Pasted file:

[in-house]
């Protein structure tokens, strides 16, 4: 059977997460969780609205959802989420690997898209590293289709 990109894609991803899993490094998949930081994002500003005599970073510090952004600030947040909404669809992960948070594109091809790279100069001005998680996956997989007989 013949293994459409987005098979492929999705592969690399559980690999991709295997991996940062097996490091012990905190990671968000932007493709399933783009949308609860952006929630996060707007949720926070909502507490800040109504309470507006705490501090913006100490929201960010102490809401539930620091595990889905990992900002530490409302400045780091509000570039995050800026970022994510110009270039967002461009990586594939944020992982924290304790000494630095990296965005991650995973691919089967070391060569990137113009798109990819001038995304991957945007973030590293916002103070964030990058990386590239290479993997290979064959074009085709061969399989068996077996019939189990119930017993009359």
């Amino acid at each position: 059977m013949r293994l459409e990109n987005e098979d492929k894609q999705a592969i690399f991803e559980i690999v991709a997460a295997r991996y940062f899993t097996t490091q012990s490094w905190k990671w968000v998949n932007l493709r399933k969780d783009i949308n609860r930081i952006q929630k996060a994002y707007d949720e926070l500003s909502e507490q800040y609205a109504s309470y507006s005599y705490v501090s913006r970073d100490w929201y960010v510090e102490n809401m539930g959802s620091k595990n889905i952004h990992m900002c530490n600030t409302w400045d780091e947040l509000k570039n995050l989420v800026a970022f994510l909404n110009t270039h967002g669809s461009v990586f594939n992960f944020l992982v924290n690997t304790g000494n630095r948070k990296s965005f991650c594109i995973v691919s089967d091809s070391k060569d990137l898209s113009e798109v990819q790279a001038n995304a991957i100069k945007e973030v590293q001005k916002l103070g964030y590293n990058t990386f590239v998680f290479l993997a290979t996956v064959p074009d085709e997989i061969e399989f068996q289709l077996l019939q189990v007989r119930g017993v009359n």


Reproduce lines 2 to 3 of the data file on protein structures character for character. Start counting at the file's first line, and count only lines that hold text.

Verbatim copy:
């Protein structure tokens, strides 16, 4: 059977997460969780609205959802989420690997898209590293289709 990109894609991803899993490094998949930081994002500003005599970073510090952004600030947040909404669809992960948070594109091809790279100069001005998680996956997989007989 013949293994459409987005098979492929999705592969690399559980690999991709295997991996940062097996490091012990905190990671968000932007493709399933783009949308609860952006929630996060707007949720926070909502507490800040109504309470507006705490501090913006100490929201960010102490809401539930620091595990889905990992900002530490409302400045780091509000570039995050800026970022994510110009270039967002461009990586594939944020992982924290304790000494630095990296965005991650995973691919089967070391060569990137113009798109990819001038995304991957945007973030590293916002103070964030990058990386590239290479993997290979064959074009085709061969399989068996077996019939189990119930017993009359």
């Amino acid at each position: 059977m013949r293994l459409e990109n987005e098979d492929k894609q999705a592969i690399f991803e559980i690999v991709a997460a295997r991996y940062f899993t097996t490091q012990s490094w905190k990671w968000v998949n932007l493709r399933k969780d783009i949308n609860r930081i952006q929630k996060a994002y707007d949720e926070l500003s909502e507490q800040y609205a109504s309470y507006s005599y705490v501090s913006r970073d100490w929201y960010v510090e102490n809401m539930g959802s620091k595990n889905i952004h990992m900002c530490n600030t409302w400045d780091e947040l509000k570039n995050l989420v800026a970022f994510l909404n110009t270039h967002g669809s461009v990586f594939n992960f944020l992982v924290n690997t304790g000494n630095r948070k990296s965005f991650c594109i995973v691919s089967d091809s070391k060569d990137l898209s113009e798109v990819q790279a001038n995304a991957i100069k945007e973030v590293q001005k916002l103070g964030y590293n990058t990386f590239v998680f290479l993997a290979t996956v064959p074009d085709e997989i061969e399989f068996q289709l077996l019939q189990v007989r119930g017993v009359n």